Technology.am (Dec. 03, 2009) — The Humane Society of the United States and retailer Lord & Taylor have reached an agreement in a court case filed previous year alleging that a number of of the nation’s leading department stores and fashion designers have frequently affianced in bogus promotion and mislabeling of fur garments. Pursuant to the agreement, Lord & Taylor will end all exploit of raccoon dog fur ( a canine species frequently skinned alive in China ), and will alter its publicity and garment labeling practices so that shoppers are better educated about what type of animal fur is there in fur-trimmed garments.
The contract with Lord & Taylor comes a few months following a related settlement was reached with fashion designer Andrew Marc. The lawsuit is taking place against the three non-settling defendants: Macy’s, Neiman Marcus and Saks Fifth Avenue. The case is set to go to trial in 2010.
“Lord & Taylor has taken the most important step forward by ending the trade of raccoon dog fur, and by willingly intensifying its labeling values for all fur products,” said Jonathan R. Lovvorn, vice president and chief counsel for animal protection litigation for The HSUS. “Macy’s, Saks and Neiman Marcus must unite with Lord & Taylor in honoring consumers’ strong longing to keep cruel and inhumane products out of their shopping bags this holiday season.”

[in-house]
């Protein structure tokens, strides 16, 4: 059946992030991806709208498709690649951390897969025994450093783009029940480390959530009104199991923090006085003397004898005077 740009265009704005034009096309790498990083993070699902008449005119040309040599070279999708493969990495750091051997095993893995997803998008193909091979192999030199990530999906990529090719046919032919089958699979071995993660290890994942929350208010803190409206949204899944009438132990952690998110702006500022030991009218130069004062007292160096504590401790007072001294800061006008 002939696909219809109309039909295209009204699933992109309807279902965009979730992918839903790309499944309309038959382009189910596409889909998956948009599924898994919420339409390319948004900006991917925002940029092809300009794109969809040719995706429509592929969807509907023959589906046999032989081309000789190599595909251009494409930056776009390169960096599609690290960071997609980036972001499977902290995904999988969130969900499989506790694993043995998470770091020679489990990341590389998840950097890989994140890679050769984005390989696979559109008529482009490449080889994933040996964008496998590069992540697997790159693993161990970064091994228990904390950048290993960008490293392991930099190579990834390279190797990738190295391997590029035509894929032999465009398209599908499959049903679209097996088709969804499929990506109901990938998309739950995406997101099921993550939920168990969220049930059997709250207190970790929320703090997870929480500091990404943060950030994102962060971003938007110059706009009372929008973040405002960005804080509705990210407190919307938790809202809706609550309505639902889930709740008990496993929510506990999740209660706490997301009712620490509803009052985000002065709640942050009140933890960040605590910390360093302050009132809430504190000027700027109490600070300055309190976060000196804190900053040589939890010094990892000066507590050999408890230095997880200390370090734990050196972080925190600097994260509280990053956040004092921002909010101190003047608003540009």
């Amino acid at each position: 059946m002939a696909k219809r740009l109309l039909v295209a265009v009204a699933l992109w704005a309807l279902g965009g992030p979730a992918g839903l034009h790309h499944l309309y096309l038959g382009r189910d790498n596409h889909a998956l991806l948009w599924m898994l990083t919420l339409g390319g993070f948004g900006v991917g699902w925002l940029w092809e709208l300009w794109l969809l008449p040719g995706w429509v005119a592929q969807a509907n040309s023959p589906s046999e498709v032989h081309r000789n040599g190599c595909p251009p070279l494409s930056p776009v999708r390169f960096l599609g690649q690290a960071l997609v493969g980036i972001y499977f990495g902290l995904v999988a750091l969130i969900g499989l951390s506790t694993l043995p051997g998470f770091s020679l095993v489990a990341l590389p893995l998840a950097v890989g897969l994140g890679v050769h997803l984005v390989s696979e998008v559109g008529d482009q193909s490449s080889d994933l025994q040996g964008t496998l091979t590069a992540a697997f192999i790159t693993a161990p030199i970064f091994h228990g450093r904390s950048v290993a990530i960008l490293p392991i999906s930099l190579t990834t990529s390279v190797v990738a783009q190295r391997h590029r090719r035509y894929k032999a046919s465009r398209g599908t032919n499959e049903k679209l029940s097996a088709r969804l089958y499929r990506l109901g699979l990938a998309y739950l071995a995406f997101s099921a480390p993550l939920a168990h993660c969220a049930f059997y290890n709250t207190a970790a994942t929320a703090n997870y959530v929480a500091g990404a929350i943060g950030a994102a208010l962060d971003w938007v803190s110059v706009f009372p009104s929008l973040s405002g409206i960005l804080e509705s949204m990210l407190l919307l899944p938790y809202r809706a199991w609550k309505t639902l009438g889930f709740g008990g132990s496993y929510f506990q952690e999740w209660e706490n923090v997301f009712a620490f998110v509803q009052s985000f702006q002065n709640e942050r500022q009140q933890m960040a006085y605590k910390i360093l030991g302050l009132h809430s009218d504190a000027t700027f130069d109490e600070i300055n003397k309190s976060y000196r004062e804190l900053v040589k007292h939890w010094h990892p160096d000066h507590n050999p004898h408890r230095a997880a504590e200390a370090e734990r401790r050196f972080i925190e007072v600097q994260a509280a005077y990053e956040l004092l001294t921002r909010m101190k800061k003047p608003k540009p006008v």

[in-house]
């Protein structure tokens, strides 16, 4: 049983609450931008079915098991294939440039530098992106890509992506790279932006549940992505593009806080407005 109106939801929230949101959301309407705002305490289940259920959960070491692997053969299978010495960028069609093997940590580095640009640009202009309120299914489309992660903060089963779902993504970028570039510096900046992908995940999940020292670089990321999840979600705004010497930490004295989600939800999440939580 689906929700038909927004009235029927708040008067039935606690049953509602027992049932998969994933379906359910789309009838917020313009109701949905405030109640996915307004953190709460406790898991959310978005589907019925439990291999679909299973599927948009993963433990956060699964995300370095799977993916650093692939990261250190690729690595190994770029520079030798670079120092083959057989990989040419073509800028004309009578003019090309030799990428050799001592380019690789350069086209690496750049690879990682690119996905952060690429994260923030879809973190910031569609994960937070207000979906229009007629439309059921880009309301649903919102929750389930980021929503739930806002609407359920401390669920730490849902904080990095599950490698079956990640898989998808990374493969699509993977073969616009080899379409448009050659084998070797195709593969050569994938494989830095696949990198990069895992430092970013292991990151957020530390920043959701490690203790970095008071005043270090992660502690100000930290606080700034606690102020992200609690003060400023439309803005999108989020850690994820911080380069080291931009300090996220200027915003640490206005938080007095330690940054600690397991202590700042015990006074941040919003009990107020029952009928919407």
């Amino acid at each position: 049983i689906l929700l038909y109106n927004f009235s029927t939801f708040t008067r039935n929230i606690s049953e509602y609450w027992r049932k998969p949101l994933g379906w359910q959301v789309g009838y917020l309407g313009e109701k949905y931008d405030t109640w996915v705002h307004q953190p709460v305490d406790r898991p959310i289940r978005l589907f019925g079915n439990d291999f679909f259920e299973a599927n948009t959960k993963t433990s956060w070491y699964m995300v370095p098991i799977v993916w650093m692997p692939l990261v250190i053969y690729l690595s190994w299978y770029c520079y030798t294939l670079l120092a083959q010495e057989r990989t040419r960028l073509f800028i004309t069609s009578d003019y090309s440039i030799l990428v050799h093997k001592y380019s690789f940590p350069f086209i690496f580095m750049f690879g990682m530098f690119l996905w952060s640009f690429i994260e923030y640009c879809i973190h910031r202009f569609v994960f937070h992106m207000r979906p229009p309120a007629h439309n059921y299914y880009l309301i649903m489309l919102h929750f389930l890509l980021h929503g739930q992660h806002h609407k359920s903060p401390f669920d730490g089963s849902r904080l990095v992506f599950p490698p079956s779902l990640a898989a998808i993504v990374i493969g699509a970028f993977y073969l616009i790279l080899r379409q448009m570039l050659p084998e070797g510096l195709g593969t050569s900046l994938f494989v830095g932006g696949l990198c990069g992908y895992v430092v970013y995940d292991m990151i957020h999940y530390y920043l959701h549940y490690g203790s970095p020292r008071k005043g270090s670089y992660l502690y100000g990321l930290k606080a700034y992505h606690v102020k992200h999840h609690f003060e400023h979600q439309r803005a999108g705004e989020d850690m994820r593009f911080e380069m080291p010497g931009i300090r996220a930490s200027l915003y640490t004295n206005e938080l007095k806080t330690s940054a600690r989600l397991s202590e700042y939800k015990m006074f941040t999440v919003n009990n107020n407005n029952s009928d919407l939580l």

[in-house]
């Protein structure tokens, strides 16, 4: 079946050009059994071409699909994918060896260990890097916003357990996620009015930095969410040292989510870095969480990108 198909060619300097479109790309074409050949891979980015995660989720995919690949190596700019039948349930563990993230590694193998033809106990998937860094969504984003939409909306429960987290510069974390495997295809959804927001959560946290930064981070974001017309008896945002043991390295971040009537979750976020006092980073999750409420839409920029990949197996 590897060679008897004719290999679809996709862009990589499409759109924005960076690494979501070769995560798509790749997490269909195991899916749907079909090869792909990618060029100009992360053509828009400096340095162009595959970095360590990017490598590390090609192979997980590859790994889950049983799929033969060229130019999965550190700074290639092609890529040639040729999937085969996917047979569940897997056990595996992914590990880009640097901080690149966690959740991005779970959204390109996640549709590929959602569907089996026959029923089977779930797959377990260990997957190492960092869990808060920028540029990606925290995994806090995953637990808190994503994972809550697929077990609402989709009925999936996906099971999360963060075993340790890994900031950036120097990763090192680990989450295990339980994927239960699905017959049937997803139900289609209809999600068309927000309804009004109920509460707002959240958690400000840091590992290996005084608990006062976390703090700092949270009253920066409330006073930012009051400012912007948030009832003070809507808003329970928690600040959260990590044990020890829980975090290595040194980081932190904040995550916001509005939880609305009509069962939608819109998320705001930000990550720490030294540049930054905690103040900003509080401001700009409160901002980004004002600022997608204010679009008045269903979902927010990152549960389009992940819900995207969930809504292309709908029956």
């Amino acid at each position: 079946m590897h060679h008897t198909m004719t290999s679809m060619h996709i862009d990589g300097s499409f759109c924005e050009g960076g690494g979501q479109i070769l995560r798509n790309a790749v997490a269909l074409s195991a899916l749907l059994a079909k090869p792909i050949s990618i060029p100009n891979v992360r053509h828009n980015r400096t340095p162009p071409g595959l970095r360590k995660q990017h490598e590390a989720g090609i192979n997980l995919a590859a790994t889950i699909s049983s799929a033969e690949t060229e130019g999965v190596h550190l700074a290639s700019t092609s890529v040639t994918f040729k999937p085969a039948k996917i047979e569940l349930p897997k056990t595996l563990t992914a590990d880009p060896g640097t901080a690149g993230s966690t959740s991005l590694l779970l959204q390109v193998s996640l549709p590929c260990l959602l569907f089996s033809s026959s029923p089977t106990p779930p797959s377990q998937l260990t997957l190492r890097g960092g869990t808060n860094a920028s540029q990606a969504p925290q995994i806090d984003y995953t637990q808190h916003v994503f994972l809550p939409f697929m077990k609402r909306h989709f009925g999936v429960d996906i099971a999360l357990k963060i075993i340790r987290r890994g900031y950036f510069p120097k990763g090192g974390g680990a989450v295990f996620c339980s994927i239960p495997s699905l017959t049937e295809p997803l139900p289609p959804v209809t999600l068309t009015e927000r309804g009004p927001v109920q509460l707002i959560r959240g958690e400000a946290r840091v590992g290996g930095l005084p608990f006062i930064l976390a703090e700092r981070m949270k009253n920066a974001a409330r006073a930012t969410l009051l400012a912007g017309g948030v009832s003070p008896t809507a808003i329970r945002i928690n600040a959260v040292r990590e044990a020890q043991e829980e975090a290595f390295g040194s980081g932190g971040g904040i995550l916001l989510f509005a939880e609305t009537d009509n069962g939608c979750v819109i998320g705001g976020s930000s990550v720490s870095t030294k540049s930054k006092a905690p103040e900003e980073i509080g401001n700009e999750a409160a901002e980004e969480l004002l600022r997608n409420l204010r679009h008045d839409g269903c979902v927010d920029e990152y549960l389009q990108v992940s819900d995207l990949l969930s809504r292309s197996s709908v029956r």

Throughout the past three years, The HSUS recognized dozens of fallaciously advertised or misleadingly labeled fur garments across the retail industry. Raccoon dog is the most frequently misused kind of fur, frequently described as a different animal or even as “faux fur.” Additionally to being misleadingly advertised and mislabeled, raccoon dog fur jackets are in addition usually not labeled at all — which is acceptable by a loophole in the federal law, even if the fur has been dyed not natural colors like green or pink.
The HSUS brought the court case under the D.C. Consumer Protection Procedures Act alleging that the defendants are ( 1 ) advertising and labeling products as “faux fur,” when they are, in fact, derived from real animal fur or ( 2 ) advertising and labeling products as common raccoon, fox or rabbit fur when they are, in fact, made from the wholly distinct species of raccoon dog — a member of the canine family. The complaint also alleges violations of the federal Fur Products Labeling Act and Federal Trade Commission Act, which ban the fake advertising and mislabeling of any fur product.
Since 2006, The HSUS has educated dozens of companies about fur labeling and advertising problems and urged them to take remedial action. The HSUS in addition filed two legal petitions with the Federal Trade Commission—one in March 2007 and the other in April 2008—looking for enforcement action and criminal and civil penalties in opposition to more than 20 companies for violations of the FPLA.
The HSUS urges Congress to pass the Truth in Fur Labeling Act ( S. 1076/H.R. 2480 ), introduced by Sens. Robert Menendez, D-N.J., and Susan Collins, R-Maine, and Reps. Jim Moran, D-Va., and Mary Bono Mack, R-Calif., to need true and reliable labeling of fur-trimmed garments in spite of of dollar value.